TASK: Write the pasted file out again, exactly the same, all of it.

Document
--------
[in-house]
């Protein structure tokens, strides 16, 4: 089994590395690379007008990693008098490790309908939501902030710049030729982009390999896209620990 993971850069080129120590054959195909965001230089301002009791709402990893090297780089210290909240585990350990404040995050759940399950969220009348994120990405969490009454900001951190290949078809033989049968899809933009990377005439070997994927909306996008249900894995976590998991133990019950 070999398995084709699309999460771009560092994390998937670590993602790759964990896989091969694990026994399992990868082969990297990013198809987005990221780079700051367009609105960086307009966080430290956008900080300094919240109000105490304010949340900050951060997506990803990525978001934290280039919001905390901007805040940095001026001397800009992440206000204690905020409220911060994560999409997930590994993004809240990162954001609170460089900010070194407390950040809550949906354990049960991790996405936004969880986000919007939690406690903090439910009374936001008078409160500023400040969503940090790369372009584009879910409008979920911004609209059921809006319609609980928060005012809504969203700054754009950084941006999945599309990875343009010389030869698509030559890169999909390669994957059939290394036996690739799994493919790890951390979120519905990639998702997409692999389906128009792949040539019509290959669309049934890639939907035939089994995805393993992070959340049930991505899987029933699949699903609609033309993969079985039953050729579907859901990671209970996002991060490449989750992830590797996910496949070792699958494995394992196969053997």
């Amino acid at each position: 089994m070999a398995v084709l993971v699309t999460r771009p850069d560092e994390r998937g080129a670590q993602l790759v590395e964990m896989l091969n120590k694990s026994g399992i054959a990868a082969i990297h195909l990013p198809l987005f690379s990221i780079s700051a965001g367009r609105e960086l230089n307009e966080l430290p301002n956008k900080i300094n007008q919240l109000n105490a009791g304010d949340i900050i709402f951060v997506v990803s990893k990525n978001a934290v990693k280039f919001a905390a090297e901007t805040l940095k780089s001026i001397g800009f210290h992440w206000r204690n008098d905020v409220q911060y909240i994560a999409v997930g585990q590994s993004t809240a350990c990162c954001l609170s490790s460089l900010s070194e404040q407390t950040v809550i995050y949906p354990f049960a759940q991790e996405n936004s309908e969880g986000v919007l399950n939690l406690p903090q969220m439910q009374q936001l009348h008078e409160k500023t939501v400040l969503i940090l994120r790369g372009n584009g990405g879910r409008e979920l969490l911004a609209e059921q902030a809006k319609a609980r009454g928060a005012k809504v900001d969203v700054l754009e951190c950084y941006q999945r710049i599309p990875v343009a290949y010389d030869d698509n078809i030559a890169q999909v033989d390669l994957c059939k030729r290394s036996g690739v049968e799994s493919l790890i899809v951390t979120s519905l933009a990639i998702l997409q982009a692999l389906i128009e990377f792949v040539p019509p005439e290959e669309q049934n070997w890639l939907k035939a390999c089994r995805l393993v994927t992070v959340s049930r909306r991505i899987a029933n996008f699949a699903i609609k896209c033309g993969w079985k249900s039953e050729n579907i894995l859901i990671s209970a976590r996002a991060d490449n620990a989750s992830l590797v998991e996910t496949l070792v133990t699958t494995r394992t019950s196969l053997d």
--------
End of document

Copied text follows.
[in-house]
């Protein structure tokens, strides 16, 4: 089994590395690379007008990693008098490790309908939501902030710049030729982009390999896209620990 993971850069080129120590054959195909965001230089301002009791709402990893090297780089210290909240585990350990404040995050759940399950969220009348994120990405969490009454900001951190290949078809033989049968899809933009990377005439070997994927909306996008249900894995976590998991133990019950 070999398995084709699309999460771009560092994390998937670590993602790759964990896989091969694990026994399992990868082969990297990013198809987005990221780079700051367009609105960086307009966080430290956008900080300094919240109000105490304010949340900050951060997506990803990525978001934290280039919001905390901007805040940095001026001397800009992440206000204690905020409220911060994560999409997930590994993004809240990162954001609170460089900010070194407390950040809550949906354990049960991790996405936004969880986000919007939690406690903090439910009374936001008078409160500023400040969503940090790369372009584009879910409008979920911004609209059921809006319609609980928060005012809504969203700054754009950084941006999945599309990875343009010389030869698509030559890169999909390669994957059939290394036996690739799994493919790890951390979120519905990639998702997409692999389906128009792949040539019509290959669309049934890639939907035939089994995805393993992070959340049930991505899987029933699949699903609609033309993969079985039953050729579907859901990671209970996002991060490449989750992830590797996910496949070792699958494995394992196969053997």
């Amino acid at each position: 089994m070999a398995v084709l993971v699309t999460r771009p850069d560092e994390r998937g080129a670590q993602l790759v590395e964990m896989l091969n120590k694990s026994g399992i054959a990868a082969i990297h195909l990013p198809l987005f690379s990221i780079s700051a965001g367009r609105e960086l230089n307009e966080l430290p301002n956008k900080i300094n007008q919240l109000n105490a009791g304010d949340i900050i709402f951060v997506v990803s990893k990525n978001a934290v990693k280039f919001a905390a090297e901007t805040l940095k780089s001026i001397g800009f210290h992440w206000r204690n008098d905020v409220q911060y909240i994560a999409v997930g585990q590994s993004t809240a350990c990162c954001l609170s490790s460089l900010s070194e404040q407390t950040v809550i995050y949906p354990f049960a759940q991790e996405n936004s309908e969880g986000v919007l399950n939690l406690p903090q969220m439910q009374q936001l009348h008078e409160k500023t939501v400040l969503i940090l994120r790369g372009n584009g990405g879910r409008e979920l969490l911004a609209e059921q902030a809006k319609a609980r009454g928060a005012k809504v900001d969203v700054l754009e951190c950084y941006q999945r710049i599309p990875v343009a290949y010389d030869d698509n078809i030559a890169q999909v033989d390669l994957c059939k030729r290394s036996g690739v049968e799994s493919l790890i899809v951390t979120s519905l933009a990639i998702l997409q982009a692999l389906i128009e990377f792949v040539p019509p005439e290959e669309q049934n070997w890639l939907k035939a390999c089994r995805l393993v994927t992070v959340s049930r909306r991505i899987a029933n996008f699949a699903i609609k896209c033309g993969w079985k249900s039953e050729n579907i894995l859901i990671s209970a976590r996002a991060d490449n620990a989750s992830l590797v998991e996910t496949l070792v133990t699958t494995r394992t019950s196969l053997d």